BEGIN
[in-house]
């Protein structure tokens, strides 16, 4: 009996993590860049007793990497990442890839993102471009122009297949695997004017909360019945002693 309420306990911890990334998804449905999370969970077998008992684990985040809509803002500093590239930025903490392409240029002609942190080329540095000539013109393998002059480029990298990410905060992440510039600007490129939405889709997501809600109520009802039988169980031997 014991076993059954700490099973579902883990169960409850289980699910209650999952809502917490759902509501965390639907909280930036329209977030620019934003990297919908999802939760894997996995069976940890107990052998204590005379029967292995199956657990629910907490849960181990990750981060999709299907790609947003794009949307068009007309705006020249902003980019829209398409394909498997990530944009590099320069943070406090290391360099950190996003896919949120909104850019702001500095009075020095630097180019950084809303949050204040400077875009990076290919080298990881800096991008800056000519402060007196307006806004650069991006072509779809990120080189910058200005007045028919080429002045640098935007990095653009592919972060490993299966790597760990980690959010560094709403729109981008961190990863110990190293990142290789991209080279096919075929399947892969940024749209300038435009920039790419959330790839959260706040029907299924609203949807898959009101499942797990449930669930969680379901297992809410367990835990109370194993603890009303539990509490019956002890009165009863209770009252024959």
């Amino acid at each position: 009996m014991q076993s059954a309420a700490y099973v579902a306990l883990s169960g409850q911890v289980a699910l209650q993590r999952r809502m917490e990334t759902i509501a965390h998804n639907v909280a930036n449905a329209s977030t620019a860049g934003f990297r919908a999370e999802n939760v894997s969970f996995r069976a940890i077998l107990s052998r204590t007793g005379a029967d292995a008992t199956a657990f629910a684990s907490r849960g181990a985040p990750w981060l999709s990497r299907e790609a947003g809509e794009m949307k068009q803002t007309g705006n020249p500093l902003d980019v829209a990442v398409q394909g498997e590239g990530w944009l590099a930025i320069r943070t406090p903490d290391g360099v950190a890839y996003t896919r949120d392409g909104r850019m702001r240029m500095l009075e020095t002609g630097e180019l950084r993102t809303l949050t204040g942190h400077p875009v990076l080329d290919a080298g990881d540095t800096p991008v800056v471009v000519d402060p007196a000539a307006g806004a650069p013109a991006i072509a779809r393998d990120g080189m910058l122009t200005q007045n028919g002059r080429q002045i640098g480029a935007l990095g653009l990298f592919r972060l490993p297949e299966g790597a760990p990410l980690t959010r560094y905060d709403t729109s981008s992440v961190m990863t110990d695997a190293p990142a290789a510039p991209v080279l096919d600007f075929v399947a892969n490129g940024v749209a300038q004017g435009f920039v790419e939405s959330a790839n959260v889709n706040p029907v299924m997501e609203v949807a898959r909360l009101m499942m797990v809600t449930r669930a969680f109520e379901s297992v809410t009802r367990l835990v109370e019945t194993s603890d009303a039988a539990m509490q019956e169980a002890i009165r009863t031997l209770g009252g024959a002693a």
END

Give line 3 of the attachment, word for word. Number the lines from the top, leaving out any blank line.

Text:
């Amino acid at each position: 009996m014991q076993s059954a309420a700490y099973v579902a306990l883990s169960g409850q911890v289980a699910l209650q993590r999952r809502m917490e990334t759902i509501a965390h998804n639907v909280a930036n449905a329209s977030t620019a860049g934003f990297r919908a999370e999802n939760v894997s969970f996995r069976a940890i077998l107990s052998r204590t007793g005379a029967d292995a008992t199956a657990f629910a684990s907490r849960g181990a985040p990750w981060l999709s990497r299907e790609a947003g809509e794009m949307k068009q803002t007309g705006n020249p500093l902003d980019v829209a990442v398409q394909g498997e590239g990530w944009l590099a930025i320069r943070t406090p903490d290391g360099v950190a890839y996003t896919r949120d392409g909104r850019m702001r240029m500095l009075e020095t002609g630097e180019l950084r993102t809303l949050t204040g942190h400077p875009v990076l080329d290919a080298g990881d540095t800096p991008v800056v471009v000519d402060p007196a000539a307006g806004a650069p013109a991006i072509a779809r393998d990120g080189m910058l122009t200005q007045n028919g002059r080429q002045i640098g480029a935007l990095g653009l990298f592919r972060l490993p297949e299966g790597a760990p990410l980690t959010r560094y905060d709403t729109s981008s992440v961190m990863t110990d695997a190293p990142a290789a510039p991209v080279l096919d600007f075929v399947a892969n490129g940024v749209a300038q004017g435009f920039v790419e939405s959330a790839n959260v889709n706040p029907v299924m997501e609203v949807a898959r909360l009101m499942m797990v809600t449930r669930a969680f109520e379901s297992v809410t009802r367990l835990v109370e019945t194993s603890d009303a039988a539990m509490q019956e169980a002890i009165r009863t031997l209770g009252g024959a002693a």